• Like the gubment

    A corporate vice president? For IE? What, do they have an AVP for the Calculator, and another one for Notepad?

    Is this some secret Ballmer scheme for handing out high-falutin' titles instead of raising salaries?
    Robert Hahn
    • IE is a big thing

      Microsoft has spent a lot of money on IE in two ways in the last decade or so:
      1) Paying off various governments for their overly aggressive IE/Windows efforts in the 1990s
      2) Playing catch-up with first Firefox and then Chrome

      Corporate VP at Microsoft is the "entry-level" VP job - like a one star general. Go walk into a bank or an insurance company and count how many folks have VP in their title. Microsoft has a lot of (perhaps too much) middle managment, but, by the standards of a 100k+ employee company, not that many VPs.
  • take the opportunity to tie a bow arounf IE and throw it overboard

    Just license Chrome from Google, include it in Windows and be done with it. Then all future browser issues belong to Google and browser updates come from Google. Close out the sad shameful existence of IE, turn out the lights and shut the door.
    • You would fit at Microsoft

      I heard MS is looking for the new CEO. Your great ideas would really help the company, I think ;)
  • You have to wonder about all these 2nd-tier changes

    made without a CEO. The new guy (does anyone really expect MS to pick a woman) is going to come in with a bunch of people in new, or at least recent, positions. Which, along with an on-going major company-wide restructuring isn't going to give the new CEO a lot of room to do anything other than manage people he didn't pick in positions with responsibilities he didn't define. Hard to see any experienced executive wanting any part of that.
    • Preparing for the new CEO

      Good leaders don't wait around for people above them to tell them what to do. Terry Myerson is setting up the operating system organization the way he believes it needs to be to achieve his vision. Anyone in Myerson's position who has his first meeting with the CEO and tells him/her, "Well, I haven't really done much, I was waiting for you to come on board so you could tell me what you wanted me to do!" would be on the next train out of Redmond. If Myerson can show the new CEO that he has a smoothly running organization achieving his vision for Windows, he's more likely to be left alone.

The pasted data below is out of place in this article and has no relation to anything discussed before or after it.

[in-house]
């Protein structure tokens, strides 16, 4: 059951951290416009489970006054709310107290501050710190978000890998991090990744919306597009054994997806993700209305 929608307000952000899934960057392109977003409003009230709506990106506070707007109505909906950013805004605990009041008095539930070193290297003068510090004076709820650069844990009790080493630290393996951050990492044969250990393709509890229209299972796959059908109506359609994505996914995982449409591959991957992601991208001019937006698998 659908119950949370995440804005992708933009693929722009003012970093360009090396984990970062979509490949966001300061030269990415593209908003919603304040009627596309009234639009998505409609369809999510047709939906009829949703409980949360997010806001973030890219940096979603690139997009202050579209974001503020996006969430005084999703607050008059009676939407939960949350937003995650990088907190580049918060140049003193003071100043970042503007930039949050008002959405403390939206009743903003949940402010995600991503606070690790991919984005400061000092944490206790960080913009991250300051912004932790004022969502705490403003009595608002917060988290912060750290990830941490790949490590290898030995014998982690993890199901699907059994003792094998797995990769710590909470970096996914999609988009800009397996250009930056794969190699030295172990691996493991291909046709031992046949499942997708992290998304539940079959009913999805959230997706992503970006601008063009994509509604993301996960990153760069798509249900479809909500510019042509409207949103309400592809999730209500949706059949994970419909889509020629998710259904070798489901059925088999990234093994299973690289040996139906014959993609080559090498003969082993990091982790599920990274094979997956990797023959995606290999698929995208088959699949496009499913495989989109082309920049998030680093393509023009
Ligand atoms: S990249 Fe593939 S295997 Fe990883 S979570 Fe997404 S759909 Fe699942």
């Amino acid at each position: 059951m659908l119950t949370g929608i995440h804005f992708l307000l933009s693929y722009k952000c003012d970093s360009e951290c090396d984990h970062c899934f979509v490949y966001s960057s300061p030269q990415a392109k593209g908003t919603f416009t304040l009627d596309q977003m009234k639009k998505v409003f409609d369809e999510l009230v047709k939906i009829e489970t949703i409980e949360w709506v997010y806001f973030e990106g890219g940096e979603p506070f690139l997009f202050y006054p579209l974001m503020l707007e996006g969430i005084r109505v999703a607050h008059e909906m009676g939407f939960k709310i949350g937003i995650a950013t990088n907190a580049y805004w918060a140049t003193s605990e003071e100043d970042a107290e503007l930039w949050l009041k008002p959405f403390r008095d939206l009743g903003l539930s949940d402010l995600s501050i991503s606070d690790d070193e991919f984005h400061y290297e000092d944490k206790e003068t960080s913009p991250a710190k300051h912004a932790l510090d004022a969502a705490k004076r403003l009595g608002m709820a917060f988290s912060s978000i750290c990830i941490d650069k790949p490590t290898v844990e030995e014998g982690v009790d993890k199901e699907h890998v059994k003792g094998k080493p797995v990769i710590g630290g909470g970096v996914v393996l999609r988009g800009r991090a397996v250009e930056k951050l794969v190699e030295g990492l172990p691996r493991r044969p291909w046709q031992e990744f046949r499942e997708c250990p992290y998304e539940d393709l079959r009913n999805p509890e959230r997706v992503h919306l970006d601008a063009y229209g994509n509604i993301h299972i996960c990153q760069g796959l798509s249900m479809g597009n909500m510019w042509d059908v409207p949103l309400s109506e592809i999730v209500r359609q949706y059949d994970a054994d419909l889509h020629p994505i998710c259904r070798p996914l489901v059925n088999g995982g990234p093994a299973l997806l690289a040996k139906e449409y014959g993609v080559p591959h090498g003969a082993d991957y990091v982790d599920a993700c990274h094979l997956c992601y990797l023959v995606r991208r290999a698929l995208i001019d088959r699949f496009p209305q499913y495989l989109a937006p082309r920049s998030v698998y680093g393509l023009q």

• I don't disagree.

        My point was more along the lines of what experienced CEO wants to take over a company where all his lieutenants are already selected and a re-org he didn't plan is already underway?

        Imagine a sports coach agreeing to a long-term contract with a team where all his staff is set in stone and the playbook's already been written? The only coach who'd take that gig is a newbie who wants to learn the ropes in an established program. Do we really think Microsoft is a good place for a green CEO to learn the job?
        • What Experienced CEO. I Don't Know

          The one who wants the job that's offered.

          An outsider would be well advised to understand why the Reorg happened before saying he or she was the person for Microsoft's future. The way I see it, many remedies address symptoms, not causes. The underlying problems may remain and provide friction to implementing the new CEOs vision. Problems may not be the precise word. Let's call them the necessary costs of having succeeded for the first thirty years with a different focus than what the company's best minds think is the necessary for thriving in the future.

          Microsoft is looking for a leader who gets and wants to make this work. As to how the org-chart looks at the Corporate VP level, that stuff is not where the CEO is going to be involved with. Your football coach analogy is problematic because Microsoft does more with a deeper hierarchy and wider personnel base.
    • Made without a CEO?

      Ballmer's still CEO at the moment, so not sure what you meant by that.
      • Can you say "lame duck?"

        Although one could make the point with the shadow of Bill looming large from the Chairman's desk, Monkey Boy was always a bit of a lame duck.
  • In other news….

    An unspecified person is moving to an unspecified team to work on an unspecified project.
    The project will be denoted with an unspecified code name, and the delivery date for the unspecified project is, well, unspecified.
    • Sweet!

      What could go wrong.

      But I would guess that the project is obfuscated because it is a new direction or it obsolesces a current product.
  • There will no longer be a single "chief" of IE

    Just like no single IE works like the other, perhaps they need more chiefs to keep track of it all themselves. Worse, maybe they'll be coming out with IE12a, b, c, mobile, desktop, business, tablet versions, none of which work the same as each other.